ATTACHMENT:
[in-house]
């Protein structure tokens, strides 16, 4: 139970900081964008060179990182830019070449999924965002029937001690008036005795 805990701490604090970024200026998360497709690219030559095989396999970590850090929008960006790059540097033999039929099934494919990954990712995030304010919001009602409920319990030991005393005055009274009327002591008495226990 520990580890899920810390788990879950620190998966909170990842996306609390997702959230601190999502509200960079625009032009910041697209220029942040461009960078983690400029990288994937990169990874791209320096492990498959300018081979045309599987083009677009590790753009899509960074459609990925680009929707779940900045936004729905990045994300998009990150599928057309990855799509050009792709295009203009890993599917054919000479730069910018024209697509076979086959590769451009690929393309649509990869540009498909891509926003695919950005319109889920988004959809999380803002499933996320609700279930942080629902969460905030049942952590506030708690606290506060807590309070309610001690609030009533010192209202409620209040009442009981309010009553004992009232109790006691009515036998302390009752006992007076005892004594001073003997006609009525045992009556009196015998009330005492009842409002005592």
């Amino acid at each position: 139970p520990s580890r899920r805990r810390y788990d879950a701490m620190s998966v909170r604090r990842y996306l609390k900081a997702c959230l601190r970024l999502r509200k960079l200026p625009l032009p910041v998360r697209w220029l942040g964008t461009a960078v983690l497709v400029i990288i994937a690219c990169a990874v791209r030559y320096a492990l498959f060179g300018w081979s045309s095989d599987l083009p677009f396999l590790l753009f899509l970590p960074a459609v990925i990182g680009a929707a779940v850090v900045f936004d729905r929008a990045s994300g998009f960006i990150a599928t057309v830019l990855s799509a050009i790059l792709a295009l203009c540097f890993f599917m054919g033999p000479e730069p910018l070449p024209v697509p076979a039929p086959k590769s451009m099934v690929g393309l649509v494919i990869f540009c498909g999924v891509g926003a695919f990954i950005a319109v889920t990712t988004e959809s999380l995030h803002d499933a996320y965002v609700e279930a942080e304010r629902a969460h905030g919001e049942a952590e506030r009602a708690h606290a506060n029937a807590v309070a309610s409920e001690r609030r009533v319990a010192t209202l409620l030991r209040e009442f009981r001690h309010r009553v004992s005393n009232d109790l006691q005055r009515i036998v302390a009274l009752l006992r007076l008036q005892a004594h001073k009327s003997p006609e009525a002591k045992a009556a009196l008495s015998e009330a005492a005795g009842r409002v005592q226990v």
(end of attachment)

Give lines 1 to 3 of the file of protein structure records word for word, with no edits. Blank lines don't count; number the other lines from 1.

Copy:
[in-house]
């Protein structure tokens, strides 16, 4: 139970900081964008060179990182830019070449999924965002029937001690008036005795 805990701490604090970024200026998360497709690219030559095989396999970590850090929008960006790059540097033999039929099934494919990954990712995030304010919001009602409920319990030991005393005055009274009327002591008495226990 520990580890899920810390788990879950620190998966909170990842996306609390997702959230601190999502509200960079625009032009910041697209220029942040461009960078983690400029990288994937990169990874791209320096492990498959300018081979045309599987083009677009590790753009899509960074459609990925680009929707779940900045936004729905990045994300998009990150599928057309990855799509050009792709295009203009890993599917054919000479730069910018024209697509076979086959590769451009690929393309649509990869540009498909891509926003695919950005319109889920988004959809999380803002499933996320609700279930942080629902969460905030049942952590506030708690606290506060807590309070309610001690609030009533010192209202409620209040009442009981309010009553004992009232109790006691009515036998302390009752006992007076005892004594001073003997006609009525045992009556009196015998009330005492009842409002005592």
């Amino acid at each position: 139970p520990s580890r899920r805990r810390y788990d879950a701490m620190s998966v909170r604090r990842y996306l609390k900081a997702c959230l601190r970024l999502r509200k960079l200026p625009l032009p910041v998360r697209w220029l942040g964008t461009a960078v983690l497709v400029i990288i994937a690219c990169a990874v791209r030559y320096a492990l498959f060179g300018w081979s045309s095989d599987l083009p677009f396999l590790l753009f899509l970590p960074a459609v990925i990182g680009a929707a779940v850090v900045f936004d729905r929008a990045s994300g998009f960006i990150a599928t057309v830019l990855s799509a050009i790059l792709a295009l203009c540097f890993f599917m054919g033999p000479e730069p910018l070449p024209v697509p076979a039929p086959k590769s451009m099934v690929g393309l649509v494919i990869f540009c498909g999924v891509g926003a695919f990954i950005a319109v889920t990712t988004e959809s999380l995030h803002d499933a996320y965002v609700e279930a942080e304010r629902a969460h905030g919001e049942a952590e506030r009602a708690h606290a506060n029937a807590v309070a309610s409920e001690r609030r009533v319990a010192t209202l409620l030991r209040e009442f009981r001690h309010r009553v004992s005393n009232d109790l006691q005055r009515i036998v302390a009274l009752l006992r007076l008036q005892a004594h001073k009327s003997p006609e009525a002591k045992a009556a009196l008495s015998e009330a005492a005795g009842r409002v005592q226990v």